I congratulate the hon. Lady on securing this timely debate. I was contacted by a constituent ahead of it, who reiterated that as autumn and winter approach, we are even more vulnerable and isolated. Given what we face, I am sure the hon. Lady agrees that it is urgent for Ministers to listen to this debate and set out plans to support immunosuppressed patients and people during the difficult winter ahead.

The hon. Lady is right. I will set out not only that the scientific evidence backs up the case for Evusheld, but that there is strong political consensus for it. Of course, the voices of those affected must be heard.

There is nowhere that is safe for these people: not shops, not schools, not supermarkets, not buses, not even the very GP surgeries and hospitals that they need to visit to manage the conditions that make them vulnerable. They are at extreme risk of hospitalisation and death, and they have been left with no choice but to lock themselves away from family and friends for two and a half years. Many now face a third winter of shielding.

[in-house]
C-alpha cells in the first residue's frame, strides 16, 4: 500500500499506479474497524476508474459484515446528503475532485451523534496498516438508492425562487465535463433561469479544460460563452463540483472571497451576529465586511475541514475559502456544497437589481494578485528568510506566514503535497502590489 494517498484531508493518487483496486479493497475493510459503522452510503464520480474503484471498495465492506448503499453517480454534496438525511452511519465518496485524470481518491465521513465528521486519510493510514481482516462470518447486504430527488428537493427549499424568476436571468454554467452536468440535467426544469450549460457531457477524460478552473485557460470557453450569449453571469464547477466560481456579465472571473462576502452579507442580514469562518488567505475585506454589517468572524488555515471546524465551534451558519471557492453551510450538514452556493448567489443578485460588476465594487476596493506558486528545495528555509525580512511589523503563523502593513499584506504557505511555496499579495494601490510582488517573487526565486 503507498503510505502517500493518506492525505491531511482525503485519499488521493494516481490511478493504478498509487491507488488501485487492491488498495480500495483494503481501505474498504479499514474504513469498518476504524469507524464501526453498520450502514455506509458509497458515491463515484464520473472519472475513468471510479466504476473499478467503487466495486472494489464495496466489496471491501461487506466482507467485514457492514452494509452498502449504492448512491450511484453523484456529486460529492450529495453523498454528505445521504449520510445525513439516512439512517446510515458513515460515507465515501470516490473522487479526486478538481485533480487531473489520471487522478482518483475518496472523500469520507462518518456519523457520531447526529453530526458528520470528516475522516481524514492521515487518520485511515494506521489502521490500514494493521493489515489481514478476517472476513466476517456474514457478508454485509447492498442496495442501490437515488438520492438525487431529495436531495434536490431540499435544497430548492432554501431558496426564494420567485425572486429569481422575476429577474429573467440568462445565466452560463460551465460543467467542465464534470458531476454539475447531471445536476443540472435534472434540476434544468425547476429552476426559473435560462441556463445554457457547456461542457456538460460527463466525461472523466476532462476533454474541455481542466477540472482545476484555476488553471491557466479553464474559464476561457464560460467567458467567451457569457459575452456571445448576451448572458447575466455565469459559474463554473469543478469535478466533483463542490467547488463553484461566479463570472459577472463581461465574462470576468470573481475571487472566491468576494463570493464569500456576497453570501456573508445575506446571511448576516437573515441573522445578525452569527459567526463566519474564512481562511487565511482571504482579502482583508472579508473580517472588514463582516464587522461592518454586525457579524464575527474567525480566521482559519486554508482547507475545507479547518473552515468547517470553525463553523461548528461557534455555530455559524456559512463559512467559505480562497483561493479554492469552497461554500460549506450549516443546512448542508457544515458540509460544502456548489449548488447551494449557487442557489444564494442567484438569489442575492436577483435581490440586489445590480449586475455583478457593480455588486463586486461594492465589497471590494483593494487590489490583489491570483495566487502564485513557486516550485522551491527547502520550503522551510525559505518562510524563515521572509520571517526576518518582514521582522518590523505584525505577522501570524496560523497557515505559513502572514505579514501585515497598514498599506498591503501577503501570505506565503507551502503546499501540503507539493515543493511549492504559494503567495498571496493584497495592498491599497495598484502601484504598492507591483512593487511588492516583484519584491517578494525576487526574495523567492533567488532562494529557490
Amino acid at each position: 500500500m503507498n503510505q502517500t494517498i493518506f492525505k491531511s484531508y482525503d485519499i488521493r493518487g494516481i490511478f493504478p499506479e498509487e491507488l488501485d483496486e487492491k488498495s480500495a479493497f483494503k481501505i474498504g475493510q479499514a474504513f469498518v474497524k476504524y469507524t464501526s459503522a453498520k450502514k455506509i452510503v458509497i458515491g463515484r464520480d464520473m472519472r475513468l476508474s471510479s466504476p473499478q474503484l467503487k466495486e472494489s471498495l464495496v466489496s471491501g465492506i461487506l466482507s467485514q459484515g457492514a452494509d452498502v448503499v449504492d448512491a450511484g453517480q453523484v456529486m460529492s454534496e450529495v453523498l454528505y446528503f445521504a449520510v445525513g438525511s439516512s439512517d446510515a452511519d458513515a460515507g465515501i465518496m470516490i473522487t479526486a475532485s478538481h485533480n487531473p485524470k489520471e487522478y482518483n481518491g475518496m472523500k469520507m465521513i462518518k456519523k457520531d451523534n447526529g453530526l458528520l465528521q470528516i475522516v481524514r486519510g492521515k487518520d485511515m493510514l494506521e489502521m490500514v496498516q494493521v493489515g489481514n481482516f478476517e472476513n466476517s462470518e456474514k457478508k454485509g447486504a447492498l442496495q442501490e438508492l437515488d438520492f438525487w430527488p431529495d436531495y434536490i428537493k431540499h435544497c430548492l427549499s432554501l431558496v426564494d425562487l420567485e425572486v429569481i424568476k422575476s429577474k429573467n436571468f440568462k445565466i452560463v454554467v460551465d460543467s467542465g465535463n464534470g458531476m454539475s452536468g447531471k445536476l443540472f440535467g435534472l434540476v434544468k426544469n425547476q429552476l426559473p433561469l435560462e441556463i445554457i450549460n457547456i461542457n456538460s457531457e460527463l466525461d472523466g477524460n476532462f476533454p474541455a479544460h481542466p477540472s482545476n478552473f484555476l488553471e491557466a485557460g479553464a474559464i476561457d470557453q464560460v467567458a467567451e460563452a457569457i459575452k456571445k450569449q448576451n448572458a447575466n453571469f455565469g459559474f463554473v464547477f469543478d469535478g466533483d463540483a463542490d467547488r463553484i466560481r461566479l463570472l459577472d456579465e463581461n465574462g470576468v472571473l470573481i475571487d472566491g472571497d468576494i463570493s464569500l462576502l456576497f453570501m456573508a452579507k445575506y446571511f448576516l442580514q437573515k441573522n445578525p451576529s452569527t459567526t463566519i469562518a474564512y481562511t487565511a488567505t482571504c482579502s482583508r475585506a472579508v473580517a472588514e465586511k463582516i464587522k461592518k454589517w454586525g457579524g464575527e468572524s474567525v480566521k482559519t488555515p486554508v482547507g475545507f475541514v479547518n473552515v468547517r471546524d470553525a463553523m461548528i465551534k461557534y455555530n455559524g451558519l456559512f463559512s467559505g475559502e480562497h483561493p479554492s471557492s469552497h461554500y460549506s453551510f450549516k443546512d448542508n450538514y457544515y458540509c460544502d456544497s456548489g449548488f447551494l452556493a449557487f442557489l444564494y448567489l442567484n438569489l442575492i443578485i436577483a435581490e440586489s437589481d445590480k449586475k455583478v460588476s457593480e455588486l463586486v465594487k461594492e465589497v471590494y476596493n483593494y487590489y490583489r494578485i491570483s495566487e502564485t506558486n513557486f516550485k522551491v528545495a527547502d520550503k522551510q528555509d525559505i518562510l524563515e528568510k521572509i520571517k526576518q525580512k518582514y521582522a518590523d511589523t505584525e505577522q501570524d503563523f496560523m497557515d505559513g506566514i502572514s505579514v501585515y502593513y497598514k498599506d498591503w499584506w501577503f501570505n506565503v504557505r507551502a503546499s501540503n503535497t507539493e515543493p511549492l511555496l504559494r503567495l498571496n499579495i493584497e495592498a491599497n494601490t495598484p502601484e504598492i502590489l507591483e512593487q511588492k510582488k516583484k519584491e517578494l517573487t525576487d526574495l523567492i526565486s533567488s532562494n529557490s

I agree with the hon. Lady’s sentiments. I have a constituent who has been shielding for 30 months—a 26-year-old who is the son of Mrs Rehana Patel. Along with the hon. Lady, I plead that the Government continue to give serious consideration to the use of Evusheld to help those thousands of clinically vulnerable people across my constituency and the rest of the UK.

I thank the hon. Member for his intervention.

Let us move on to the facts. Is Evusheld safe and effective? Yes, it is. The Medicines and Healthcare products Regulatory Agency approved it in March, seven months ago. Is there enough scientific evidence? Yes, there is ample evidence.

The hon. Lady and I have had conversations about this issue and about my own constituents. What I cannot understand is that the RAPID C-19 committee has looked at this 11 times. These are supposed to be experts that are looking at it. She is quite right to want evidence that proves that the committee is wrong. How come we have got into a situation where Government scientists are saying one thing and the rest of the scientific community is saying something completely different?

I thank the right hon. Member for his intervention. That is exactly the question I would like the Minister to answer.